Jerome Musco Jr. served as a military police officer in Iraq, where he befriended Iraqi children.
When Rhode Island College M.S.W. student Jerome Musco Jr. was stationed in Iraq as a military police officer in 2007, he and 11 other soldiers in his unit treasured receiving thoughtful, encouraging cards and notes from Americans, particularly schoolchildren.
That’s one of the key points Musco emphasized to a curious group of more than 200 Henry Barnard Laboratory School (HBS) students gathered for a Veteran’s Day observance on Nov. 2.
“Before going out on our daily missions, fellow soldiers and I would look at all the cards sent to us and they made us feel so uplifted,” Musco recalled.
Musco, who earned his B.S.W. at RIC in May 2018, said he’s depending on young students to ensure that veterans aren’t forgotten.
“If the younger generation doesn’t know about the issues that veterans face, such as post-traumatic stress disorder or substance abuse, then who is going to help the veterans of the future?,” he said. “Children must be taught about the history of the military and what veterans have done for this country.”
Musco joined the Rhode Island Army National Guard in 2002 on the heels of the Sept. 11 tragedy.
“I felt like I needed to serve my country after 9/11,” he said. “I looked at my kids and didn’t want them to grow up in a world with these kind of attacks going on. It’s unfortunate that such attacks are still happening.”
Musco offered answers to a number of questions HBS students sent his way about the year he served as a military police officer in a war zone.
One student inquired about his responsibilities as a military police officer.
“Our job was to train people to become police officers because the Iraqi people didn’t have police officers,” Musco explained.
While living in remote locations with no running water, Musco and fellow troops showed Iraqi police recruits how to conduct foot patrols, write reports and build a weapons room.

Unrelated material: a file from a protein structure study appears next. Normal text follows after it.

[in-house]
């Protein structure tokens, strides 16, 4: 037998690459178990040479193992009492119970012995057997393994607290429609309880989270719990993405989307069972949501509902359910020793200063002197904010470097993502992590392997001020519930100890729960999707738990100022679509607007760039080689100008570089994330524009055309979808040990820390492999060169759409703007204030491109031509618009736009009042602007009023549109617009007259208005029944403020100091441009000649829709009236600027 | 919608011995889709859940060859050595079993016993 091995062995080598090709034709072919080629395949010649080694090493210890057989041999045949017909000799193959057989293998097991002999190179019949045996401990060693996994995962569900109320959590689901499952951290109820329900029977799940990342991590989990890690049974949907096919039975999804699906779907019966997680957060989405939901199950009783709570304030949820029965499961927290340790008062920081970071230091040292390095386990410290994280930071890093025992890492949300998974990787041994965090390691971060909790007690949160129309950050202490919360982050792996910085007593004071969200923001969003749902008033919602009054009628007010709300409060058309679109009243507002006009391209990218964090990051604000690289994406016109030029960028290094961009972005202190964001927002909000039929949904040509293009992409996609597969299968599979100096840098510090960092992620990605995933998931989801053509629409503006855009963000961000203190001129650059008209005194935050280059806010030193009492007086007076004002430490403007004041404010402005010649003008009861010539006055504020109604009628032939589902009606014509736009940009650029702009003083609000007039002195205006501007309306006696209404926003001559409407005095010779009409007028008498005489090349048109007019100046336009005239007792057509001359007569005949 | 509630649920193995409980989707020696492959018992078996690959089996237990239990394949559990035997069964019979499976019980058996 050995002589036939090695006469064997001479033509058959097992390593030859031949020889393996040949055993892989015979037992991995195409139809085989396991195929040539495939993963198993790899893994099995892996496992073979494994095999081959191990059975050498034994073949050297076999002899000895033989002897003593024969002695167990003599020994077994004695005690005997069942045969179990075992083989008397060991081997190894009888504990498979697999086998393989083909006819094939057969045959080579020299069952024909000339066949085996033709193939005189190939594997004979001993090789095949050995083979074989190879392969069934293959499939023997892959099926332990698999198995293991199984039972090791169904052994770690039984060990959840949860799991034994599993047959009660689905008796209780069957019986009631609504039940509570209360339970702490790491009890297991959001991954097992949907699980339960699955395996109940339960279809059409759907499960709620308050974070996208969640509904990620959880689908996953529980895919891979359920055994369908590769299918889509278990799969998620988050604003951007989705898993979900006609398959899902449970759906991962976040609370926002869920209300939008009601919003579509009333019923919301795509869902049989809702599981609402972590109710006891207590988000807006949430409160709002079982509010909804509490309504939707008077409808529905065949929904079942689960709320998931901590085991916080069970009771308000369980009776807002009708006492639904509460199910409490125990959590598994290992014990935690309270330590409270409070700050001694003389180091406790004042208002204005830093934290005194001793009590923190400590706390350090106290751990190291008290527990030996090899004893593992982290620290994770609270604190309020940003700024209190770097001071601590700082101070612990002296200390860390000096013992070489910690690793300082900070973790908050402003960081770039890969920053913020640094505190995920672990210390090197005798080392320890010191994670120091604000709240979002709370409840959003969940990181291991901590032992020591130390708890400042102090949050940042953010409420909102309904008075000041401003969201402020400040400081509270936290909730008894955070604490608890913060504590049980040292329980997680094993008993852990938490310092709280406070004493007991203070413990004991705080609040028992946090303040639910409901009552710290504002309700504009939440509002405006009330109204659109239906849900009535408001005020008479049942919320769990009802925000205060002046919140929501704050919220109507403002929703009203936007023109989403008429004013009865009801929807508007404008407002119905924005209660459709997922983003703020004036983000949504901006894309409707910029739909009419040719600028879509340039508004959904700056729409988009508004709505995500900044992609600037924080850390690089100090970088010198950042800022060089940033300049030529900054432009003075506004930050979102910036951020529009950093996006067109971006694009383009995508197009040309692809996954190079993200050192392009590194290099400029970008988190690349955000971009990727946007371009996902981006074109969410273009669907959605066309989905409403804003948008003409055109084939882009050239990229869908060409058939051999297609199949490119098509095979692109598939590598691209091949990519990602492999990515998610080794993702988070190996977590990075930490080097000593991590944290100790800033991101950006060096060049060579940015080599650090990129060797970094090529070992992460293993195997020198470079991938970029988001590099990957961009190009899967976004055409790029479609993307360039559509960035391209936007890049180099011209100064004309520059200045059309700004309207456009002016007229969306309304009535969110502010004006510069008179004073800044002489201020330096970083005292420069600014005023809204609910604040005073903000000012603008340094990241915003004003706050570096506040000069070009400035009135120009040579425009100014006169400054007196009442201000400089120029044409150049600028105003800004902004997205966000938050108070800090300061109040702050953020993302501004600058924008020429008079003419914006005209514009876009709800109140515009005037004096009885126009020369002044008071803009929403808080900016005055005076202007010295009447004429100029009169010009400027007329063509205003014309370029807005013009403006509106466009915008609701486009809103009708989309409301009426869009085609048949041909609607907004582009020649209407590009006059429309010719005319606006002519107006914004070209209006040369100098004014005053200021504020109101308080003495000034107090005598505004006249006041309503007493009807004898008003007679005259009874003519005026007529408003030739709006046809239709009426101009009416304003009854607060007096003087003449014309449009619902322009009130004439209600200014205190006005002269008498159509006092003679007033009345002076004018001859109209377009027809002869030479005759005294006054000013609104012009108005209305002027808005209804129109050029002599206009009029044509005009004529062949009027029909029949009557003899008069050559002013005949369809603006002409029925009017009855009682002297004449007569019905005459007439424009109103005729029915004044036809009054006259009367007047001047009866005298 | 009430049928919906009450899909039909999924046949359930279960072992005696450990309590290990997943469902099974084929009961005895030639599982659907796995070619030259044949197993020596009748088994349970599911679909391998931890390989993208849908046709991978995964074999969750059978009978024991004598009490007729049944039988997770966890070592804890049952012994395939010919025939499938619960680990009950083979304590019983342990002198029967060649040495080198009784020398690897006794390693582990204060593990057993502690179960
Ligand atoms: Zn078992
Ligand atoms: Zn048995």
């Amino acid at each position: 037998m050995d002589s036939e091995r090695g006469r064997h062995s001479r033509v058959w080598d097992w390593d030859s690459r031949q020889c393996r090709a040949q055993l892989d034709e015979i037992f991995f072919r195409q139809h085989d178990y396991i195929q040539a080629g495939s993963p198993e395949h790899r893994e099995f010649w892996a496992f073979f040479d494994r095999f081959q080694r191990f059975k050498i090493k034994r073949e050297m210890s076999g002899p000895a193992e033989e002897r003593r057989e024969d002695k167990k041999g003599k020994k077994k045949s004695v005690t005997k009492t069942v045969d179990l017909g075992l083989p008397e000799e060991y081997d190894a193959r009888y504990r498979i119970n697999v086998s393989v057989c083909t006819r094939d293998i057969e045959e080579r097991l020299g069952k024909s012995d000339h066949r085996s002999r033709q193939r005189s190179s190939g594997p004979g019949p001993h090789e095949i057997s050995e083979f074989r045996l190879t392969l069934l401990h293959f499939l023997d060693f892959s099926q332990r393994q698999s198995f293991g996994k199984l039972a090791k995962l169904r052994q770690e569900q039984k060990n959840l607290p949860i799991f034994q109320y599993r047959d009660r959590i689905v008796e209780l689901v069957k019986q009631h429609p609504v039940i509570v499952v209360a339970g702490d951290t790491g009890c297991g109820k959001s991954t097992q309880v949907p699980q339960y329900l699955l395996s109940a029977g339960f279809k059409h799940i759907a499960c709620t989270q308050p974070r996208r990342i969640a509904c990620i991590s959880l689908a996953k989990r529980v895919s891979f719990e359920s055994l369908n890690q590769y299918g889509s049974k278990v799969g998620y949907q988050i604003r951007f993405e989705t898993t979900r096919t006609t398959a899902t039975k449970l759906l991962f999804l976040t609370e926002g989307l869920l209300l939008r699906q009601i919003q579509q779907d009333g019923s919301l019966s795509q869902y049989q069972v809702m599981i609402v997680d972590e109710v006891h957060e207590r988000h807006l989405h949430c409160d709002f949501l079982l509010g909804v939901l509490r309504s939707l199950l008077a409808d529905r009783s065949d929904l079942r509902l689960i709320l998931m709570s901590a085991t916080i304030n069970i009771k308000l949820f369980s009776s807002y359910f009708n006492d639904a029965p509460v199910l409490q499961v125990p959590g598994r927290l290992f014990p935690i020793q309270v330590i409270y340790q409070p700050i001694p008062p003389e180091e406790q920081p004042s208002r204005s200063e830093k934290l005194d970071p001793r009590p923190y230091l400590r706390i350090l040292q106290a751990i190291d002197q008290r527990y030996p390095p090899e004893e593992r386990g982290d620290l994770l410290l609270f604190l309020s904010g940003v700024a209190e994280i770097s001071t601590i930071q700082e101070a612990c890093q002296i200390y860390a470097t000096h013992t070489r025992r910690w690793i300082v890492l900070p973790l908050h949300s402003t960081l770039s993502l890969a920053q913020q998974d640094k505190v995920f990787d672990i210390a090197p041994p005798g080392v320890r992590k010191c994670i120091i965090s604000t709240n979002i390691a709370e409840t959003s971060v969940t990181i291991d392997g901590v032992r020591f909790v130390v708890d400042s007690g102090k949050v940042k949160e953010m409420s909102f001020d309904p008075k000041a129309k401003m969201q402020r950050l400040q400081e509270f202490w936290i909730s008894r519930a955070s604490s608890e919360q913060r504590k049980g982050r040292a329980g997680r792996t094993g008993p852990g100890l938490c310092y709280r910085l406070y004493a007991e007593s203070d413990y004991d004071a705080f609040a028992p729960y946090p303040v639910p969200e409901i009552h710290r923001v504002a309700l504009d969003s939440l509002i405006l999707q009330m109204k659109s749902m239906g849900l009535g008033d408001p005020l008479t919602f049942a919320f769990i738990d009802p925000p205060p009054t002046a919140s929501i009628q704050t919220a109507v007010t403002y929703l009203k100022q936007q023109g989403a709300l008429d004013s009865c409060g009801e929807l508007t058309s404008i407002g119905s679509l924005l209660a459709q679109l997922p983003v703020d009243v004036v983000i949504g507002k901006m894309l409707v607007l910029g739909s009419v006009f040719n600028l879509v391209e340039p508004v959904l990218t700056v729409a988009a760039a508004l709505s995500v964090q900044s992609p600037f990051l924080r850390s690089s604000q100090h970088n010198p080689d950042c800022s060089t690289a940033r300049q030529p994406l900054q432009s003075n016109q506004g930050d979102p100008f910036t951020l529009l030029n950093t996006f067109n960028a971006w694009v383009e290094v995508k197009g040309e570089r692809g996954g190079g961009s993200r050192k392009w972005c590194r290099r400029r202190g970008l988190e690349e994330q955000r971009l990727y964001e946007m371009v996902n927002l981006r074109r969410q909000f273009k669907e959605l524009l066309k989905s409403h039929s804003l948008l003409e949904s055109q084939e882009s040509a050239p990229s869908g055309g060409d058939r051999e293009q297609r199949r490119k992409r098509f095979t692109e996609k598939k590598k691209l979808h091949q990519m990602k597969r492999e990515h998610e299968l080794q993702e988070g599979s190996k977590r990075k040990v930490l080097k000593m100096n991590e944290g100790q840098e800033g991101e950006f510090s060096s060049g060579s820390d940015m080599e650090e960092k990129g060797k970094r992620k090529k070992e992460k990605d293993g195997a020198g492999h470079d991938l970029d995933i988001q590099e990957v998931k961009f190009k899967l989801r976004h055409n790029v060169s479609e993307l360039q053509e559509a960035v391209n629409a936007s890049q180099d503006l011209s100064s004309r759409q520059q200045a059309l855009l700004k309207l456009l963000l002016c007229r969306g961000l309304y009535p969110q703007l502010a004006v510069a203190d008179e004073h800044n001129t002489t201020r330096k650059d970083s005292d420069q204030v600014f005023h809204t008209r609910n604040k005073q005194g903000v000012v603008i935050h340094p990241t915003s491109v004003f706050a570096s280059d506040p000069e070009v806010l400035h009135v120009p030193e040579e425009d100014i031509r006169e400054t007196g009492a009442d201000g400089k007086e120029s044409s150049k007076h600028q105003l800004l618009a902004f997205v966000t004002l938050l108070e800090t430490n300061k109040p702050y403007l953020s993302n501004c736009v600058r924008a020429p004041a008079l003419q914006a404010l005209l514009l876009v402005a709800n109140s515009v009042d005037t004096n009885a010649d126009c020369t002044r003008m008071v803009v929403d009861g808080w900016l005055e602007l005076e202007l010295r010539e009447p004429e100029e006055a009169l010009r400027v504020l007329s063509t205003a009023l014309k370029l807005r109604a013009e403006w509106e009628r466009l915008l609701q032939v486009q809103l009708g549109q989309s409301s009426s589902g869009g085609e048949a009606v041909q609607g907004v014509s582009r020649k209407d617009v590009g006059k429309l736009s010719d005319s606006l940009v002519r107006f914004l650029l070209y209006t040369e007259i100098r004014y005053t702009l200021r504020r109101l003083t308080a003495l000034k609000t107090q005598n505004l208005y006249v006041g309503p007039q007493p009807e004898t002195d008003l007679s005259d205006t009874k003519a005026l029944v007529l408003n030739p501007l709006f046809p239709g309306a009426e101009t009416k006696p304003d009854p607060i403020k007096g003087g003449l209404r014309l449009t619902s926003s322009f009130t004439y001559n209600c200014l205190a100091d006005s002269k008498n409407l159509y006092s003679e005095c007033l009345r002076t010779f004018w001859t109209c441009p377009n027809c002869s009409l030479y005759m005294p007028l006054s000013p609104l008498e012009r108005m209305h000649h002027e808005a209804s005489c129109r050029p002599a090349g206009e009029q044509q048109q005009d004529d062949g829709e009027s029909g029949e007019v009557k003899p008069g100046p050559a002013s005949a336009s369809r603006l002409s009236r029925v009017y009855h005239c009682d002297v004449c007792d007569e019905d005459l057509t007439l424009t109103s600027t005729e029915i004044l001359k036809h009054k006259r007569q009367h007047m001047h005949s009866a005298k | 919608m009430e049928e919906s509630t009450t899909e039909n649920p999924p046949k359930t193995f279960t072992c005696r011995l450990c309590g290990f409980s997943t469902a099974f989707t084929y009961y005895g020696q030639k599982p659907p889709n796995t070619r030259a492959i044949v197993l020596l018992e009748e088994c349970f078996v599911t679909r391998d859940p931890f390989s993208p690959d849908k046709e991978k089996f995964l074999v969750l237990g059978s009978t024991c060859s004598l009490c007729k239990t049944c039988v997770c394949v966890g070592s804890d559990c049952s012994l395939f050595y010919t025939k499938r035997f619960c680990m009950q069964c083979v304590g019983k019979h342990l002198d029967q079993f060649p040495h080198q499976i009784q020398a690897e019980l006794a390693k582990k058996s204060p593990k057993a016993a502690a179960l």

“Were you scared when you were there?,” another student asked.
“There was always danger around us,” he said. “I experienced excitement, fear and adrenaline all wrapped into one while in Iraq. But we didn’t think about the danger all the time. If we had, it would have overwhelmed us. So we just pressed on.”
In a separate interview after his student presentation ended, Musco said he struggled to find his purpose upon returning to Rhode Island after his time in Iraq.
“My life wasn’t regular anymore because I wasn’t being an army cop,” he said. “I had to find a new identity. I said to myself, ‘What do I do now?’’’
Musco credited Micaela Black, director of the Vet Success on Campus Program (a partnership between Veterans Affairs and Rhode Island’s college campuses) and his School of Social Work internship at the Fellowship Health Resources’ Therapeutic Respite Program in New Bedford for helping to forge his current career path.
“I thank Micaela for being my case manager and providing various trainings to help me with my transition back,” he said. “Through my social work internship, I’ve worked with people experiencing homelessness, severe mental illnesses and substance abuse. When I returned from Iraq, I only wanted to work with veterans, but I feel open to working with anybody now.”
Musco observes while HBS students prepare cards to be sent to veterans.
HBS Interim Principal Jessica Borges, M.Ed ’17 and HBS teachers Becky Klassen, Lorraine Downes and Jennie Schwab, who invited Musco to speak at the school’s Veteran’s Day observance, said the soldier’s presentation was enlightening for students.
“His words gave our students a real appreciation for veterans’ experiences,” Borges said.